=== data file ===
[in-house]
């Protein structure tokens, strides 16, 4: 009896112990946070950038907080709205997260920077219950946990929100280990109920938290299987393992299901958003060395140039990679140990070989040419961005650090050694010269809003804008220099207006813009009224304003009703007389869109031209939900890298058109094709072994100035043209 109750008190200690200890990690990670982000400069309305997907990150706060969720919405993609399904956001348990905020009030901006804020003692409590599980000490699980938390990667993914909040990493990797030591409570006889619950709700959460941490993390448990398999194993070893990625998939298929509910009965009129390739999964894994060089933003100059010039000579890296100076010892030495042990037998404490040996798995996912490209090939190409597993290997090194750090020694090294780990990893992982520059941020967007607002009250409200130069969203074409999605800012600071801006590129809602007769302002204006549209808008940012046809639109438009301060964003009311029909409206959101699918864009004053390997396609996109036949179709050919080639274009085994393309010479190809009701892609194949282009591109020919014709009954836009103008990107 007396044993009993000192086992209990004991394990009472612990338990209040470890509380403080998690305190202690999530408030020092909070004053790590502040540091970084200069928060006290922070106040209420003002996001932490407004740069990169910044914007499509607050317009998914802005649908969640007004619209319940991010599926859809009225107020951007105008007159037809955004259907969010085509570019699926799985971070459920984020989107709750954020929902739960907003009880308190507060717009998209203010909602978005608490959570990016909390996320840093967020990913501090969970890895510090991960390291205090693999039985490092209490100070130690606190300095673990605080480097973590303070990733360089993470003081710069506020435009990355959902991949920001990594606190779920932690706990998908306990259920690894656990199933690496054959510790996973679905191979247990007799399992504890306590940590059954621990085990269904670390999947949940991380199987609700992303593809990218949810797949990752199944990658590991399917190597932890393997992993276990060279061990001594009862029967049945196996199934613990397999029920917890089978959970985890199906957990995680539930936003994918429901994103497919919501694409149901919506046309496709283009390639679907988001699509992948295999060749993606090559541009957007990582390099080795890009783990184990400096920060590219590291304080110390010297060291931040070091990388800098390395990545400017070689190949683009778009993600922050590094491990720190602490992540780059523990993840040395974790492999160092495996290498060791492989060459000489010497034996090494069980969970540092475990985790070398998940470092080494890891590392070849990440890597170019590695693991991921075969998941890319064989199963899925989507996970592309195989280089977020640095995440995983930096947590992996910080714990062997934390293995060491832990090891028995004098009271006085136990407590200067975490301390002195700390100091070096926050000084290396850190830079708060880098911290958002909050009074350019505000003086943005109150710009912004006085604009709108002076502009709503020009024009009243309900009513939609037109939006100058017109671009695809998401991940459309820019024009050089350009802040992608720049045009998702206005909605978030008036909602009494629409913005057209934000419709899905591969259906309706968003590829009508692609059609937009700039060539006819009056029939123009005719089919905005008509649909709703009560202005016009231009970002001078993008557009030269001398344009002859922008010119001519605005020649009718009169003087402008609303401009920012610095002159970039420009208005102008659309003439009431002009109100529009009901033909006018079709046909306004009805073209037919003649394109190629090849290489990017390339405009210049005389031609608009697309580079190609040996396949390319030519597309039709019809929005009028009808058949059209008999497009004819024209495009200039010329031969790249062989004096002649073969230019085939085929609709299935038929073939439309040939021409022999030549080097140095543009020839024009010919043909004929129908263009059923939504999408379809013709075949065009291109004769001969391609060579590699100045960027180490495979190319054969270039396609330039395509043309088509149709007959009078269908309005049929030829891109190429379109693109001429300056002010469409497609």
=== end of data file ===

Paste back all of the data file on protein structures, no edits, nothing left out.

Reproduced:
[in-house]
């Protein structure tokens, strides 16, 4: 009896112990946070950038907080709205997260920077219950946990929100280990109920938290299987393992299901958003060395140039990679140990070989040419961005650090050694010269809003804008220099207006813009009224304003009703007389869109031209939900890298058109094709072994100035043209 109750008190200690200890990690990670982000400069309305997907990150706060969720919405993609399904956001348990905020009030901006804020003692409590599980000490699980938390990667993914909040990493990797030591409570006889619950709700959460941490993390448990398999194993070893990625998939298929509910009965009129390739999964894994060089933003100059010039000579890296100076010892030495042990037998404490040996798995996912490209090939190409597993290997090194750090020694090294780990990893992982520059941020967007607002009250409200130069969203074409999605800012600071801006590129809602007769302002204006549209808008940012046809639109438009301060964003009311029909409206959101699918864009004053390997396609996109036949179709050919080639274009085994393309010479190809009701892609194949282009591109020919014709009954836009103008990107 007396044993009993000192086992209990004991394990009472612990338990209040470890509380403080998690305190202690999530408030020092909070004053790590502040540091970084200069928060006290922070106040209420003002996001932490407004740069990169910044914007499509607050317009998914802005649908969640007004619209319940991010599926859809009225107020951007105008007159037809955004259907969010085509570019699926799985971070459920984020989107709750954020929902739960907003009880308190507060717009998209203010909602978005608490959570990016909390996320840093967020990913501090969970890895510090991960390291205090693999039985490092209490100070130690606190300095673990605080480097973590303070990733360089993470003081710069506020435009990355959902991949920001990594606190779920932690706990998908306990259920690894656990199933690496054959510790996973679905191979247990007799399992504890306590940590059954621990085990269904670390999947949940991380199987609700992303593809990218949810797949990752199944990658590991399917190597932890393997992993276990060279061990001594009862029967049945196996199934613990397999029920917890089978959970985890199906957990995680539930936003994918429901994103497919919501694409149901919506046309496709283009390639679907988001699509992948295999060749993606090559541009957007990582390099080795890009783990184990400096920060590219590291304080110390010297060291931040070091990388800098390395990545400017070689190949683009778009993600922050590094491990720190602490992540780059523990993840040395974790492999160092495996290498060791492989060459000489010497034996090494069980969970540092475990985790070398998940470092080494890891590392070849990440890597170019590695693991991921075969998941890319064989199963899925989507996970592309195989280089977020640095995440995983930096947590992996910080714990062997934390293995060491832990090891028995004098009271006085136990407590200067975490301390002195700390100091070096926050000084290396850190830079708060880098911290958002909050009074350019505000003086943005109150710009912004006085604009709108002076502009709503020009024009009243309900009513939609037109939006100058017109671009695809998401991940459309820019024009050089350009802040992608720049045009998702206005909605978030008036909602009494629409913005057209934000419709899905591969259906309706968003590829009508692609059609937009700039060539006819009056029939123009005719089919905005008509649909709703009560202005016009231009970002001078993008557009030269001398344009002859922008010119001519605005020649009718009169003087402008609303401009920012610095002159970039420009208005102008659309003439009431002009109100529009009901033909006018079709046909306004009805073209037919003649394109190629090849290489990017390339405009210049005389031609608009697309580079190609040996396949390319030519597309039709019809929005009028009808058949059209008999497009004819024209495009200039010329031969790249062989004096002649073969230019085939085929609709299935038929073939439309040939021409022999030549080097140095543009020839024009010919043909004929129908263009059923939504999408379809013709075949065009291109004769001969391609060579590699100045960027180490495979190319054969270039396609330039395509043309088509149709007959009078269908309005049929030829891109190429379109693109001429300056002010469409497609």